NYC Church Tweeting the Passion of Christ

Experience the Passion of Christ — in 140-character bursts. In a marriage of Christian tradition and digital technology, Wall Street’s Trinity Church is using the micro-blogging service Twitter to perform the story of Jesus Christ.

The main characters will tweet the Passion play for three hours beginning at noon on Good Friday. The feed also can be delivered to mobile devices or e-mail addresses.

The lower Manhattan Episcopal parish also is offering a Web version of the Stations of the Cross. The church was founded by a small group of Anglicans in 1697.

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It’s Not Easter for Me Anymore

Why do most Christians refer to the day of Christ’s resurrection, when His victory over death, hell and the grave was won and his atoning sacrifice was shown to be sufficient to remove God’s wrath and the penalty of sin, with a name that comes from pagan goddess worship?

“The true meaning and definition of the word Easter points to a pagan godess and a pagan celebration. The apostles would have never associated the name Easter with their risen savior, so why should I; why should you?”

Some may think it’s being picky about semantics, but for me this is a much better way to go.

Facebook Meets Wisdom

And whatever you do, in word or deed, do everything in the name of the Lord Jesus, giving thanks to God the Father through him.

Colossians 3:17, ESV



Stephen Altrogge, at The Blazing Center, has a thoughtful post on using Facebook wisely for the glory of God.  He approaches the subject in terms of three categories:  relationship with God, relationship with others, and temptation.  He does not portray Facebook as the Devil, but he does offer some helpful suggestions for evaluating our own personal use of Facebook.  Two basic questions he suggests asking yourself:


Does using Facebook result in me spending less time with the Lord?


Does it result in me being more distracted in my devotional times?


At the end of the day, Facebook is a tool with much potential.  Like so many other things, it all comes down to how it is used.  Read the entire post here.

9 Things the Media Messed Up About the Obama Stem Cell Story

Josh Brahm provides detailed documentation of how the media got it wrong – again.

10 Ideas Changing the World Right Now

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An article in Time magazine covers 10 Ideas Changing the World Right Now, and I bet you’re going to be surprised at #3: “The New Calvinism”. The article gives shout-outs to John Piper, Mark Driscoll, and Albert Mohler as examples of the growing evangelical Calvinist movement. David Crowder and Colin Hansen are also mentioned.  You can read the whole story here.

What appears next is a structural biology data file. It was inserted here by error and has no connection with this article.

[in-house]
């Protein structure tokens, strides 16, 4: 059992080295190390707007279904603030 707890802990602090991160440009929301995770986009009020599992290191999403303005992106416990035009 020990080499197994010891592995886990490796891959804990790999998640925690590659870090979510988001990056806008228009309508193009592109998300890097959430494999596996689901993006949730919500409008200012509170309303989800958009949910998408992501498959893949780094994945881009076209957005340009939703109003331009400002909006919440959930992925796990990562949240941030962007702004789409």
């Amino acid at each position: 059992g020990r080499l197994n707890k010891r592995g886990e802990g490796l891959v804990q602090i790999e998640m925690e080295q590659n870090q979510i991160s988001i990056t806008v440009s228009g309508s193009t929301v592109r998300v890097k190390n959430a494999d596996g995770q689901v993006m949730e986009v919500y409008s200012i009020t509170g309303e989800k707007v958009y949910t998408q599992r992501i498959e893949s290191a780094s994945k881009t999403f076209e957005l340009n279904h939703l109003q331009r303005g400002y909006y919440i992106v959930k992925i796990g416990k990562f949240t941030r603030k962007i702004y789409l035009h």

Obama to Rescind Conscience Rule on Abortion

President Obama has announced plans to rescind the “conscience rule”, which protects healthcare workers from losing their jobs if they decline to perform “treatments” that violate their personal, moral, or religious beliefs.  More specifically, it protects those who do not want to participate in “treatments” that destroy unborn human life.


This is no surprise to anyone that paid attention to his political record.  I do wonder how all the people feel who voted for him basically because he’s black and “cool”.


You can read more about it here.

Johnny Cash

Yesterday would have been Johnny Cash’s 77th birthday.  In an essay from 2005, Russell D. Moore comments on Johnny Cash’s unique influence on the “MTV generation”, that still lives on after his death.  He writes:


“Cash always seemed to connect. When other Christian celebrities tried to down-play sin and condemnation in favor of upbeat messages about how much better life is with Jesus, Cash sang about the tyranny of guilt and the certainty of coming judgment. An angst-ridden youth culture may not have fully comprehended guilt, but they understood pain. And, somehow, they sensed Cash was for real.


The face of Johnny Cash reminded this generation that he has tasted everything the MTV culture has to offer—and found there a way that leads to death. In a culture that idolizes the hormonal surges of youth, Cash reminds the young of what MTV doesn’t want them to know: “It is appointed to man once to die, and after this the judgment.” His creviced face and blurring eyes remind them that there is not enough Botox in all of Hollywood to revive a corpse.”


Click here to read the entire essay.